But, look, my philosophy has been I will take ideas from everybody -- Democrat or Republican -- as long as they're advancing the cause of making middle-class families stronger and giving ladders of opportunity to the middle class. That's how we cut taxes for middle-class families and small businesses. That's how we cut a trillion dollars of spending that wasn't advancing that cause. That's how we signed three trade deals into law that are helping us to double our exports and sell more American products around the world.
That's how we repealed "don't ask, don't tell." That's how we ended the war in Iraq, as I promised. And that's how we're going to wind down the war in Afghanistan. That's how we went after al Qaeda and bin Laden.
So we've seen progress even under Republican control of the House of Representatives. But, ultimately, part of being principled, part of being a leader is, A, being able to describe exactly what it is that you intend to do -- not just saying I'll sit down, you have to have a plan. Number two, what's important is occasionally you've got to say no to folks both in your own party and in the other party.
And, yes, we had some fights between me and the Republicans when they fought back against us reining in the excesses of Wall Street -- absolutely -- because that was a fight that needed to be had. When we were fighting about whether or not we were going to make sure that Americans had more security with their health insurance and they said no -- yes, that was a fight that we needed to have.
And so part of leadership and governing is both saying what it is that you are for, but also being willing to say no to some things. And I've got to tell you, Governor Romney, when it comes to his own party during the course of this campaign, has not displayed that willingness to say no to some of the more extreme parts of his party.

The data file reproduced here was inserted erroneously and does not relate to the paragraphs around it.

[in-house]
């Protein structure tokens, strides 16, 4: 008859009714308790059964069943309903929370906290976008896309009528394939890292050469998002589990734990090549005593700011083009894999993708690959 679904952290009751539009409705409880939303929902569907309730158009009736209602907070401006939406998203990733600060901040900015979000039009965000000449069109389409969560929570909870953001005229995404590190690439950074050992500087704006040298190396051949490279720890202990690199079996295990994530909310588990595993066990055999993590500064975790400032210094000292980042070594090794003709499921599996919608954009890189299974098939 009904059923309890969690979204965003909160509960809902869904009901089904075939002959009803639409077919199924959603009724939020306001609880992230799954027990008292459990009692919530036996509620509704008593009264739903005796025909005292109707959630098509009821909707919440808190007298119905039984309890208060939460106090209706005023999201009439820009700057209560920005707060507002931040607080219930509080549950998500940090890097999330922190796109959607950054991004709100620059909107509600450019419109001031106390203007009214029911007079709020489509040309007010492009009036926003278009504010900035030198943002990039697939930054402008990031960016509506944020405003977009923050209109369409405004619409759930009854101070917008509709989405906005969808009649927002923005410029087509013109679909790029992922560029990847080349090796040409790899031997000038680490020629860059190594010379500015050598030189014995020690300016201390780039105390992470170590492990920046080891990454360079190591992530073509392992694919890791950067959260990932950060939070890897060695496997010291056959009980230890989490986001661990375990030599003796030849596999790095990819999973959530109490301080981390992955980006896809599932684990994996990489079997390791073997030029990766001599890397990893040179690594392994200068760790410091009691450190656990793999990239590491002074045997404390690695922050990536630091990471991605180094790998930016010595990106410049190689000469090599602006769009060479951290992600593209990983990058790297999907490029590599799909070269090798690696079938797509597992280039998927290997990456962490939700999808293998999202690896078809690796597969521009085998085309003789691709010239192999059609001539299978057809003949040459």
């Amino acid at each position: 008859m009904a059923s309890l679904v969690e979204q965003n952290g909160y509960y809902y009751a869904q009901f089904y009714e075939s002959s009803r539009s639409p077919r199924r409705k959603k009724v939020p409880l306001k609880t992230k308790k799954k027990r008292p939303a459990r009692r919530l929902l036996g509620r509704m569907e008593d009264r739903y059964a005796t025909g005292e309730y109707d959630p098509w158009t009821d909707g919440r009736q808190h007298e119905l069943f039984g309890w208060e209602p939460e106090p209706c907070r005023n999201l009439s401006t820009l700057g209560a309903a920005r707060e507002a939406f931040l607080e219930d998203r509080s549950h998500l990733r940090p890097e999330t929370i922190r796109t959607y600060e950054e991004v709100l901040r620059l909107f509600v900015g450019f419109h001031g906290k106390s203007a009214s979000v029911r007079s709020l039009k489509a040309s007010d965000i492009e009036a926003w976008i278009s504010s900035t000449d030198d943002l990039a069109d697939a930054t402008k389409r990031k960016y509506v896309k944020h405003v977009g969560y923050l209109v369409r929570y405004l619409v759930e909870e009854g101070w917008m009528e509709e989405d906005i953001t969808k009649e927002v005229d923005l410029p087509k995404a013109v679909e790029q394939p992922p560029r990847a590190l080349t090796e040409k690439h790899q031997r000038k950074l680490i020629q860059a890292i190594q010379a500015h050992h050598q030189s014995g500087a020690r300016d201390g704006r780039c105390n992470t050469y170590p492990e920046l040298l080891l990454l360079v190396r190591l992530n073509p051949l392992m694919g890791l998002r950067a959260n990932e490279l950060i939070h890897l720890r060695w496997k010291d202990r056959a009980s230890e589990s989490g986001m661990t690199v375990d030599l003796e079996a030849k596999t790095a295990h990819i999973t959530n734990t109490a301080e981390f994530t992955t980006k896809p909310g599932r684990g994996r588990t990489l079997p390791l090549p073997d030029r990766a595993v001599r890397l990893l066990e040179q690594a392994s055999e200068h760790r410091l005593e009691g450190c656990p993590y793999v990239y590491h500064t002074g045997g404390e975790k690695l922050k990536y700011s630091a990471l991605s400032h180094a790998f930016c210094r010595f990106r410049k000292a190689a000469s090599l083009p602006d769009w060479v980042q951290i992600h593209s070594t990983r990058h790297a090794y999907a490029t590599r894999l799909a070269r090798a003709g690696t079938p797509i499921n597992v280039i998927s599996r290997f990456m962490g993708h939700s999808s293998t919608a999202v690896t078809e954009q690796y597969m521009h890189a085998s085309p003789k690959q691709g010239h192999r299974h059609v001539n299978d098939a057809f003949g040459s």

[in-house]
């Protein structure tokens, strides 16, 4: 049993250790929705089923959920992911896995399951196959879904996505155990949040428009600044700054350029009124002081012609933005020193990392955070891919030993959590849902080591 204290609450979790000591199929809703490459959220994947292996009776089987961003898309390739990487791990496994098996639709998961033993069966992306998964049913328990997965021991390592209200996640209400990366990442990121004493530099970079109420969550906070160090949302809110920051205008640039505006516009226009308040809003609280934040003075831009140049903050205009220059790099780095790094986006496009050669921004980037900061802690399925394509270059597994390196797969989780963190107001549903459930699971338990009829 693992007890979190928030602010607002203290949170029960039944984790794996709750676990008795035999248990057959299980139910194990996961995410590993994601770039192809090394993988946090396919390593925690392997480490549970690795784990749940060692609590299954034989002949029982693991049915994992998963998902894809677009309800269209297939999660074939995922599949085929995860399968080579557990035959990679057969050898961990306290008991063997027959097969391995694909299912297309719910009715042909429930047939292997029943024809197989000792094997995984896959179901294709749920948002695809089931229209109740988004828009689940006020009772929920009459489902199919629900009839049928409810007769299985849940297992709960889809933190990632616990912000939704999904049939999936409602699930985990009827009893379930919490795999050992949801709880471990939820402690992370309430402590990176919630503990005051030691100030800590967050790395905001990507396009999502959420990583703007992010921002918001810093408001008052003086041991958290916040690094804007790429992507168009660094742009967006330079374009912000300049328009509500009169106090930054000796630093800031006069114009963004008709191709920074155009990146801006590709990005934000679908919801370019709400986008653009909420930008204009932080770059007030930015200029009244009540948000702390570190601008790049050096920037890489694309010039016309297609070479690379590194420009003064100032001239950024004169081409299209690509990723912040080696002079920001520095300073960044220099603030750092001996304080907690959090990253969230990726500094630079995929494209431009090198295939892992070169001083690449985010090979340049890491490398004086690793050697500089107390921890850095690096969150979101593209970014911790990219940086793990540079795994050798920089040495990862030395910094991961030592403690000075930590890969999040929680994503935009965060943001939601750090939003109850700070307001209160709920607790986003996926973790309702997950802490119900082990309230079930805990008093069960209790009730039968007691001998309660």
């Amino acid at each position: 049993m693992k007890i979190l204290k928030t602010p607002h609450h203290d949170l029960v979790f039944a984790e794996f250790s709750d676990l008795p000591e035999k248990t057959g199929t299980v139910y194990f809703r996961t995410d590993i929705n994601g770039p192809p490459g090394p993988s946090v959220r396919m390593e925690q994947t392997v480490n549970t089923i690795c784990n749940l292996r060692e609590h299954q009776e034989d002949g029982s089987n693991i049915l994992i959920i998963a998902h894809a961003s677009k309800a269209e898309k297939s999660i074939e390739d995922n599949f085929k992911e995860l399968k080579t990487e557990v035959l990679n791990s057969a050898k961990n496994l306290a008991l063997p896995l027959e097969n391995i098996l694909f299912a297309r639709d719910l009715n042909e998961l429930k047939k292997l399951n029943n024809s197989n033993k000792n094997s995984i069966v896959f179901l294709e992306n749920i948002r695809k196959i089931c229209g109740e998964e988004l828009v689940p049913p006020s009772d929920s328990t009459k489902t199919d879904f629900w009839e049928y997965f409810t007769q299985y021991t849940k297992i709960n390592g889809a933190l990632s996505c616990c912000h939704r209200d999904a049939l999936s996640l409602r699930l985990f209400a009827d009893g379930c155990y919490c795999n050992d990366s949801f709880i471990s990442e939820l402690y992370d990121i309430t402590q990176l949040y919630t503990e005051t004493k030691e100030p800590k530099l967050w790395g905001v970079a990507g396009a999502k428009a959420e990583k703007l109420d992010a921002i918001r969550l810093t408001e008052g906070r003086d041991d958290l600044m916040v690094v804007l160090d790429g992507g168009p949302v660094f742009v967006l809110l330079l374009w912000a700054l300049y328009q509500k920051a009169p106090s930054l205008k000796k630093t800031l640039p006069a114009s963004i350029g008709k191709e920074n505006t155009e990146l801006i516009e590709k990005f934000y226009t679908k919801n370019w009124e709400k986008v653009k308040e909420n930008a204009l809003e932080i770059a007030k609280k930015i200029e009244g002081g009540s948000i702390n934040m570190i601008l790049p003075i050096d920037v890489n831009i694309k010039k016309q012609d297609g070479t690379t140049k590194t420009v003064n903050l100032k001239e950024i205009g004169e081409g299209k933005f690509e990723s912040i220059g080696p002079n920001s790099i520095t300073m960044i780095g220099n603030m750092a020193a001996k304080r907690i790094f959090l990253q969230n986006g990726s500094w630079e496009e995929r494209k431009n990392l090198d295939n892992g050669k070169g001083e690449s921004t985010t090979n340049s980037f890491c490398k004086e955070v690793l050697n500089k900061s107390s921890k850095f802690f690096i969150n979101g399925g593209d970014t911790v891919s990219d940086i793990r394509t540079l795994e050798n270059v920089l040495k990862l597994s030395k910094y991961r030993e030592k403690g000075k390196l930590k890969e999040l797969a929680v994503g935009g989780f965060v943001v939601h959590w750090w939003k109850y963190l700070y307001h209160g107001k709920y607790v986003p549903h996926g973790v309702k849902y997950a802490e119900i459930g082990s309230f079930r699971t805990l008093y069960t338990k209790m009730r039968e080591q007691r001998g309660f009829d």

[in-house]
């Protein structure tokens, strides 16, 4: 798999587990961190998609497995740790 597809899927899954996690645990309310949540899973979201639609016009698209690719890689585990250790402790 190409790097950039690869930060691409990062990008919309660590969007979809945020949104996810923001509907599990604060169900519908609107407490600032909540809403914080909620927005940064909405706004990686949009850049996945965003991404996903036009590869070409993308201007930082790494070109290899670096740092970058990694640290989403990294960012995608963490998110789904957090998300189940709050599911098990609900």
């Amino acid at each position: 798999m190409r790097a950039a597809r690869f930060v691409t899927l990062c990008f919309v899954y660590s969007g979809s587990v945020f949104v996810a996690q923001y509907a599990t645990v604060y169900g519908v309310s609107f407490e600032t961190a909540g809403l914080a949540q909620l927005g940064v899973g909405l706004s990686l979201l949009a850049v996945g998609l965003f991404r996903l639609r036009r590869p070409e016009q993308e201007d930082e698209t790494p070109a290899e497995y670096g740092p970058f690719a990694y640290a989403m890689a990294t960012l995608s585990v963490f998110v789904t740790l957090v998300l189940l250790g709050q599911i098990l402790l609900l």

MR. LEHRER: That brings us to closing statements. There was a coin toss. Governor Romney, you won the toss and you elected to go last. So you have a closing two minutes, Mr. President.
THE PRESIDENT: Well, Jim, I want to thank you. And I want to thank Governor Romney, because I think this was a terrific debate and I very much appreciate it. And I want to thank the University of Denver.
Four years ago, we were going through a major crisis. And, yet, my faith and confidence in the American future is undiminished. And the reason is because of its people. Because of the woman I met in North Carolina who decided at 55 to go back to school because she wanted to inspire her daughter, and now has a job from that new training that she's gotten. Because of a company in Minnesota who was willing to give up salaries and perks for their executives to make sure that they didn’t lay off workers during a recession. The auto workers that you meet in Toledo or Detroit take such pride in building the best cars in the world, not just because of a paycheck, but because it gives them that sense of pride that they’re helping to build America.
And so the question now is, how do we build on those strengths? And everything that I’ve tried to do, and everything that I’m now proposing for the next four years in terms of improving our education system or developing American energy, or making sure that we’re closing loopholes for companies that are shipping jobs overseas and focusing on small businesses and companies that are creating jobs here in the United States, or closing our deficit in a responsible, balanced way that allow us to invest in our future -- all those things are designed to make sure that the American people -- their genius, their grit, their determination is channeled and they have an opportunity to succeed, and everybody is getting a fair shot and everybody is getting a fair share -- everybody is doing a fair share and everybody is playing by the same rules.